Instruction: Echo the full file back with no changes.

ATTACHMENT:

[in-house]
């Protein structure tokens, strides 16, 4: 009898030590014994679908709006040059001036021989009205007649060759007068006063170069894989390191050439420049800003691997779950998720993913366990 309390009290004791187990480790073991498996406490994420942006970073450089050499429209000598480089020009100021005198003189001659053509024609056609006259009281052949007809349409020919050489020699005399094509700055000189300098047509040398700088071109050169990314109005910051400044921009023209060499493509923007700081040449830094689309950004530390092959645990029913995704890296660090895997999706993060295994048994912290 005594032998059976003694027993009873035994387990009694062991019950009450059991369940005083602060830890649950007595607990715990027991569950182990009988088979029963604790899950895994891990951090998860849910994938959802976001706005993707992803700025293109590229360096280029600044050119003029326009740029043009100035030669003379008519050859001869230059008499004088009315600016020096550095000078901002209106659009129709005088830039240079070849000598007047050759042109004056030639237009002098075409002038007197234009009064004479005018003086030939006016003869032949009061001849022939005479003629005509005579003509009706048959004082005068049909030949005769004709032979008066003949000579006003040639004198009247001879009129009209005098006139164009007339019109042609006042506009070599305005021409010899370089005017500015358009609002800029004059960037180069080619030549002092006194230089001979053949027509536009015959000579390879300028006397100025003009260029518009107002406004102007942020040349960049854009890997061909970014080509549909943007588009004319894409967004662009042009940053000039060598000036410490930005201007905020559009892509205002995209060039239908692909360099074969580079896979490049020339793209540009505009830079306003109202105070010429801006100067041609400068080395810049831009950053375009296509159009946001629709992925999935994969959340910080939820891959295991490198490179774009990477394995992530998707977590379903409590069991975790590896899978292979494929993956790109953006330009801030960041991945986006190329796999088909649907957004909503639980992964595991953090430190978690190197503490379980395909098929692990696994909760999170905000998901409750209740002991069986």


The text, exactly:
[in-house]
């Protein structure tokens, strides 16, 4: 009898030590014994679908709006040059001036021989009205007649060759007068006063170069894989390191050439420049800003691997779950998720993913366990 309390009290004791187990480790073991498996406490994420942006970073450089050499429209000598480089020009100021005198003189001659053509024609056609006259009281052949007809349409020919050489020699005399094509700055000189300098047509040398700088071109050169990314109005910051400044921009023209060499493509923007700081040449830094689309950004530390092959645990029913995704890296660090895997999706993060295994048994912290 005594032998059976003694027993009873035994387990009694062991019950009450059991369940005083602060830890649950007595607990715990027991569950182990009988088979029963604790899950895994891990951090998860849910994938959802976001706005993707992803700025293109590229360096280029600044050119003029326009740029043009100035030669003379008519050859001869230059008499004088009315600016020096550095000078901002209106659009129709005088830039240079070849000598007047050759042109004056030639237009002098075409002038007197234009009064004479005018003086030939006016003869032949009061001849022939005479003629005509005579003509009706048959004082005068049909030949005769004709032979008066003949000579006003040639004198009247001879009129009209005098006139164009007339019109042609006042506009070599305005021409010899370089005017500015358009609002800029004059960037180069080619030549002092006194230089001979053949027509536009015959000579390879300028006397100025003009260029518009107002406004102007942020040349960049854009890997061909970014080509549909943007588009004319894409967004662009042009940053000039060598000036410490930005201007905020559009892509205002995209060039239908692909360099074969580079896979490049020339793209540009505009830079306003109202105070010429801006100067041609400068080395810049831009950053375009296509159009946001629709992925999935994969959340910080939820891959295991490198490179774009990477394995992530998707977590379903409590069991975790590896899978292979494929993956790109953006330009801030960041991945986006190329796999088909649907957004909503639980992964595991953090430190978690190197503490379980395909098929692990696994909760999170905000998901409750209740002991069986």